Mold is a fungal growth that forms and spreads on all kinds of damp or decaying organic matter. There are many different mold species that come in many different colors. Molds are sometimes referred to as mildew. They are found both indoors and outdoors in all climates, during all seasons of the year. Outdoors, molds survive by using plants and decaying organic matter such as fallen leaves as a source of nutrition. Indoors, molds need moisture to grow as well as a carbon source from building materials or building contents.
Excess moisture is usually the cause of indoor mold growth. Molds reproduce by releasing tiny spores that float through the air until landing in other locations. When they settle on wet or moist surfaces, the spores can form new mold colonies. Moderate temperatures and available nutrient sources make most office buildings ideal for mold growth.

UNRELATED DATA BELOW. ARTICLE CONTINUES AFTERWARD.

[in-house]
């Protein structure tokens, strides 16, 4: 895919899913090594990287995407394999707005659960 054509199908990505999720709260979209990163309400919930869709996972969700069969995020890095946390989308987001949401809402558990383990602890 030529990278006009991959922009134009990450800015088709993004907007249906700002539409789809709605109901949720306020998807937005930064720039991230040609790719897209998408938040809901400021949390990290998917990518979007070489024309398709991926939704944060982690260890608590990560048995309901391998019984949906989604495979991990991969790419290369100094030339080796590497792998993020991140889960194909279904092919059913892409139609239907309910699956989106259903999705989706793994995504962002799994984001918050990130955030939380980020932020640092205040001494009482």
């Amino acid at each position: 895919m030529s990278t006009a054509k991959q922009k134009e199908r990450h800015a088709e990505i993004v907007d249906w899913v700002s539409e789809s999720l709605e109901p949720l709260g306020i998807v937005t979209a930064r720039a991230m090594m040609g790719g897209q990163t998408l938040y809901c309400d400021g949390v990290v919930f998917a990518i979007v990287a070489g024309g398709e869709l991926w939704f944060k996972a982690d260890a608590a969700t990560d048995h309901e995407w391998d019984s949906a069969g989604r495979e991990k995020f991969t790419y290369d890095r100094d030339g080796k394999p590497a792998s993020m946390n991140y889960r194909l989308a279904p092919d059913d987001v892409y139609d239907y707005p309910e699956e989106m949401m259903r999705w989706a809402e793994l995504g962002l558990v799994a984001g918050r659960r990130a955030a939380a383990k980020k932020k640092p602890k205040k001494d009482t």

Molds need moisture and a food source. Good food sources for molds are cloth, wood, wallboard and insulation, but molds can grow on almost anything. Water or moisture is the factor that limits mold growth. When there is a wet surface or material that is not dried or discarded promptly (for example, water discharged from a burst pipe), molds can grow within 24 to 48 hours in the area.
Molds produce spores, which are invisible and small enough to travel through the air and into your lungs. You can also be exposed to molds by skin contact. The most common health problem from molds is allergy symptoms, including, Runny nose, scratchy throat, itchy eyes, sneezing, and in more severe cases, wheezing and coughing. Wheezing is a serious symptom that may mean asthma, and should be evaluated by a doctor.
Although some molds can produce toxins under certain conditions, research so far has not shown what levels can clearly cause serious health effects from indoor air exposure. If you think you have symptoms related to exposure to molds, you should see a doctor.